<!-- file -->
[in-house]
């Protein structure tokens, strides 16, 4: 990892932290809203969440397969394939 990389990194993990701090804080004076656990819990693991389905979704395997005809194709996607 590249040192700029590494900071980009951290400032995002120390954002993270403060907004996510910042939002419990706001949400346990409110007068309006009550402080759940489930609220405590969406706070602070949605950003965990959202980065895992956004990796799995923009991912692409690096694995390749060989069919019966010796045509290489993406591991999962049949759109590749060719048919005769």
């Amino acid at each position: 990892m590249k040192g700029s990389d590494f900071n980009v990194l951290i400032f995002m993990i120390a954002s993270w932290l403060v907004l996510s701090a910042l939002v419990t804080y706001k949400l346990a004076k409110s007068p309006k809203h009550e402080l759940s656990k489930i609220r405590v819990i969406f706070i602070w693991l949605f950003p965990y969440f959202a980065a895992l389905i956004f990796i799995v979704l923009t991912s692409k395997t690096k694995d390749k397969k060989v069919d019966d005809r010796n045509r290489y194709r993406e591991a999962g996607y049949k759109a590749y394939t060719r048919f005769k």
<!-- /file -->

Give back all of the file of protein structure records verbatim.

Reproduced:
[in-house]
């Protein structure tokens, strides 16, 4: 990892932290809203969440397969394939 990389990194993990701090804080004076656990819990693991389905979704395997005809194709996607 590249040192700029590494900071980009951290400032995002120390954002993270403060907004996510910042939002419990706001949400346990409110007068309006009550402080759940489930609220405590969406706070602070949605950003965990959202980065895992956004990796799995923009991912692409690096694995390749060989069919019966010796045509290489993406591991999962049949759109590749060719048919005769």
């Amino acid at each position: 990892m590249k040192g700029s990389d590494f900071n980009v990194l951290i400032f995002m993990i120390a954002s993270w932290l403060v907004l996510s701090a910042l939002v419990t804080y706001k949400l346990a004076k409110s007068p309006k809203h009550e402080l759940s656990k489930i609220r405590v819990i969406f706070i602070w693991l949605f950003p965990y969440f959202a980065a895992l389905i956004f990796i799995v979704l923009t991912s692409k395997t690096k694995d390749k397969k060989v069919d019966d005809r010796n045509r290489y194709r993406e591991a999962g996607y049949k759109a590749y394939t060719r048919f005769k």